Football: How Kenny was persuaded that it's good to talk

On why footballers and ad men make strange bedfellows
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The Independent Online
Cesare Maldini had a bad week thanks to Glenn Hoddle, but the England manager didn't exactly do much for the mood at Nestle, either. They must have been high-fiving after England's Roman victory given that the popularity rating of the man currently endorsing their cereal matched that of Tony Blair's - until news of the collapse of Hoddle's marriage soured the celebrations.

Problem was, the advert for Shredded Wheat played on Hoddle's image as a family man, and Nestle have understandably pulled the ad, which cost them at least pounds 1m more than Brian Little is reportedly prepared to fork out for Gazza. But it's no good crying over spilt milk; Nestle will probably look for a replacement whose image fits their bill, and chances are they'll look within the game.

Three years BH (Before Hoddle) they paid Jack Charlton to try and convince the watching millions that he was taking a suitcase of Shredded Wheat out to USA 94, while Old Big 'Ead himself was their icon during the 1970s, in the days when his opinion still mattered.

Back then only a handful of footballers suited the ad men's spec. Clough was one; he plugged everything from East Midlands Electricity to Chocolate Buttons, and even had Bryan Robson starring (badly) alongside him in a cereal ad. Lawrie McMenemy was another - on the strength of one FA Cup win and the ability to crack the odd one-liner. He plugged the alcohol- free lager Barbican in an ad which was so bad it must have driven tee totals to drink, while Kevin Keegan stripped to the waist in a boxing ring with Henry Cooper to enthuse about "splashing it all over"; Brut 33, that is.

Nowadays, of course, things are somewhat different, with any old Tom, Dick or Harry - or Alan, Ryan or Gary - popping up on our screens during ad breaks. Or even Scott. For those with short memories, the star of the 1994 Mcdonald's ad was the then 13-year-old Scott Parker, who had to play keepy-uppy for six hours while the ad was filmed; it obviously didn't do his balls skills any harm because he made his Charlton first-team debut this season.

Parker says he was paid "not millions, not even thousands" for the role; the big stars can command anything up to pounds 100,000, unless the endorsement is written into their contract. But money, apparently, is not really the point. The point, according to Chris Palmer, advertising director of Gorgeous Productions and the creative brains behind the Littlewoods ads, is that "advertising reflects what's `happening' in the world, and football is `happening' ". He says we can expect to see an increasing number of footballers plugging anything from insurance (Ron Atkinson) to cars (David Ginola) as the build-up to France 98 gathers momentum.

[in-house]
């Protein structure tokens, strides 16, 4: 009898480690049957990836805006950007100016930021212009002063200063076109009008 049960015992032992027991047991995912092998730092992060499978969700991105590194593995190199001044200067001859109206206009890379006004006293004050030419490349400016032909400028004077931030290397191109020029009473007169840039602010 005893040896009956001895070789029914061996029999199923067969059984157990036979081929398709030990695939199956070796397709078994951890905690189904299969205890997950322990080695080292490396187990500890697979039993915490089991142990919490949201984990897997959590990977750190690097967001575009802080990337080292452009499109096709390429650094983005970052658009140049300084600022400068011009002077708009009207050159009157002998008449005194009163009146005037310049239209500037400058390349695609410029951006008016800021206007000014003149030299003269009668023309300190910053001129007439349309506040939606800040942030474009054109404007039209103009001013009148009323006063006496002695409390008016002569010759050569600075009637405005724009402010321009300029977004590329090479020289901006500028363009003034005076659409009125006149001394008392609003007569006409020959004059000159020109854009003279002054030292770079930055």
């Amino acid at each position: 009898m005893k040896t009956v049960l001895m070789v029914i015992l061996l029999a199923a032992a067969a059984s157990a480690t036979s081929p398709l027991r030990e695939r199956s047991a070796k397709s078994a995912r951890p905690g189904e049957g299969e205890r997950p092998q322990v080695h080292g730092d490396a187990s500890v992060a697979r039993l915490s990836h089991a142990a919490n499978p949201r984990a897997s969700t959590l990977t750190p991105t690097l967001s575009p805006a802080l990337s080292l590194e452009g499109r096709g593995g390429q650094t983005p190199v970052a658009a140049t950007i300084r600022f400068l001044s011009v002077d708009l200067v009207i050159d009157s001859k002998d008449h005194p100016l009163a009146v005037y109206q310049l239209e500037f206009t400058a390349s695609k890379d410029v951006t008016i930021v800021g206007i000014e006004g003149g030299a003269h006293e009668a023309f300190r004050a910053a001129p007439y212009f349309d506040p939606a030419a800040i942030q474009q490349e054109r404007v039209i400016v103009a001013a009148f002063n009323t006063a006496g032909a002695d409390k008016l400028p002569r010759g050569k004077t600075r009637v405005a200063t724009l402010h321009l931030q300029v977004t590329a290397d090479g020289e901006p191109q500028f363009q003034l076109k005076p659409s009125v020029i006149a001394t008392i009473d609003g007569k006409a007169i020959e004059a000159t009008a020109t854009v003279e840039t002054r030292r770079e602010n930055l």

It doesn't seem to matter that they can't act. David Platt's performances for Tic Tacs, and later for Mcdonald's, were as unconvincing as his displays in Arsenal's midfield have been, while Alan Shearer lacks a certain sparkle in the current ad for Lucozade Sport. Palmer admits Shearer is "no Lawrence Olivier, but he works round that". Apparently.

Nor does it seem to matter that star and product are as compatible as Tomas Brolin and George Graham. OK, so Ryan Giggs wears Reebok boots, but I doubt he uses an Acclaim computer or drives a Citroen, and you can bet your bottom dollar he doesn't go for a Quorn burger after training. And as for Terry Venables drinking Oasis fruit drink... something bubbly would be more apt.

As usual, Nike's commercials take some beating, even if the brilliant Parklife ad (featuring Cantona, Wright, Fowler and Seaman playing park football on Hackney Downs) did lose out to the WH Smith ad starring Nicholas Lyndhurst in the recent National Television Awards. Nike just do it better than the rest, although Gary Lineker did wonders for Walkers crisps, and Vinnie Jones has doubtless had a similar effect on the sales of, er,Vaseline Intensive Care deodorant.

Palmer claims that he'd like to make an ad with "anyone" in football because its currently so commercially viable, but there must be exceptions. Gerry Francis and Howard Kendall can't even sell the likes of Justin Edinburgh and Nick Barmby, let alone decent products.

But at least someone has finally persuaded Kenny Dalglish that it's good to talk. The Newcastle manager has succeeded Bob Hoskins and Maureen Lipman as British Telecom's latest star. Next thing you know, Ray Wilkins will been endorsing Vidal Sassoon products, Ray Parlour will be championing Clearasil and Barry Fry will be promoting savings schemes.

Of course things can change quickly in football - as Nike found after putting their millions behind Cantona before his infamous kung-fu kick - and there's always a danger that the actions of a player or manager can adversely affect the sales of the product they're endorsing.

But it's unlikely ever to be a problem for Scott Parker, whose potential has nothing to do with the fact that he once helped boost sales of Fillet- O-Fish. Parker may end up being a marketing man's dream, but only because, as those in the know at Charlton claim, he's "two-footed, attack-minded, supremely fit and the ultimate pro". In other words, he's got the proverbial world at his feet. So, as they say in ad speak, watch this space.